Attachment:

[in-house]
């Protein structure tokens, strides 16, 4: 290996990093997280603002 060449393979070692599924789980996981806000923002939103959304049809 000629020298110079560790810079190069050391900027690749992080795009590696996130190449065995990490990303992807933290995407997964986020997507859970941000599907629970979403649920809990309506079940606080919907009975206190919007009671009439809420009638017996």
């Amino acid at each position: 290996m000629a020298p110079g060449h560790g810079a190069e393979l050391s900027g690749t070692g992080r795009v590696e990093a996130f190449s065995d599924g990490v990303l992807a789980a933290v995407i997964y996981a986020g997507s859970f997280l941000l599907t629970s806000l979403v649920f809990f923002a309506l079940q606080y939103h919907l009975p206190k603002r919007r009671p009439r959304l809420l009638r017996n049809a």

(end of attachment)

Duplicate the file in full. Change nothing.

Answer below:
[in-house]
């Protein structure tokens, strides 16, 4: 290996990093997280603002 060449393979070692599924789980996981806000923002939103959304049809 000629020298110079560790810079190069050391900027690749992080795009590696996130190449065995990490990303992807933290995407997964986020997507859970941000599907629970979403649920809990309506079940606080919907009975206190919007009671009439809420009638017996």
């Amino acid at each position: 290996m000629a020298p110079g060449h560790g810079a190069e393979l050391s900027g690749t070692g992080r795009v590696e990093a996130f190449s065995d599924g990490v990303l992807a789980a933290v995407i997964y996981a986020g997507s859970f997280l941000l599907t629970s806000l979403v649920f809990f923002a309506l079940q606080y939103h919907l009975p206190k603002r919007r009671p009439r959304l809420l009638r017996n049809a």